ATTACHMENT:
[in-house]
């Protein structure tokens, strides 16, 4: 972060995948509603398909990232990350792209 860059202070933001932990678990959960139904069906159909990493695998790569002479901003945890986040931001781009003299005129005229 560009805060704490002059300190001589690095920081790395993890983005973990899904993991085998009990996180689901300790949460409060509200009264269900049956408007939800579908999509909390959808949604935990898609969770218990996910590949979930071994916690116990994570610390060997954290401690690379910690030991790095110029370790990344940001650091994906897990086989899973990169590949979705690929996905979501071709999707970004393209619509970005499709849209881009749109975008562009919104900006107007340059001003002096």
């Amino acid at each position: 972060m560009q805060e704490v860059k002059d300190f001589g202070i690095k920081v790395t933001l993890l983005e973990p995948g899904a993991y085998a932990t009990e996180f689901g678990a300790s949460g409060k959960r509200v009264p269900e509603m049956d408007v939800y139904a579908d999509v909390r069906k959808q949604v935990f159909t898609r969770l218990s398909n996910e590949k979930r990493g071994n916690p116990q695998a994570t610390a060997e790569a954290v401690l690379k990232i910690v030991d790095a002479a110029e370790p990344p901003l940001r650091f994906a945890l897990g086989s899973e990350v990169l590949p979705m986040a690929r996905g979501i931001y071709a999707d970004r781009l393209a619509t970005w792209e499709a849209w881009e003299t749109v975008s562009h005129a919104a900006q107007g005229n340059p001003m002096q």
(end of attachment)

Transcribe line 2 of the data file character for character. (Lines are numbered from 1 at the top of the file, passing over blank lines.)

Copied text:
């Protein structure tokens, strides 16, 4: 972060995948509603398909990232990350792209 860059202070933001932990678990959960139904069906159909990493695998790569002479901003945890986040931001781009003299005129005229 560009805060704490002059300190001589690095920081790395993890983005973990899904993991085998009990996180689901300790949460409060509200009264269900049956408007939800579908999509909390959808949604935990898609969770218990996910590949979930071994916690116990994570610390060997954290401690690379910690030991790095110029370790990344940001650091994906897990086989899973990169590949979705690929996905979501071709999707970004393209619509970005499709849209881009749109975008562009919104900006107007340059001003002096």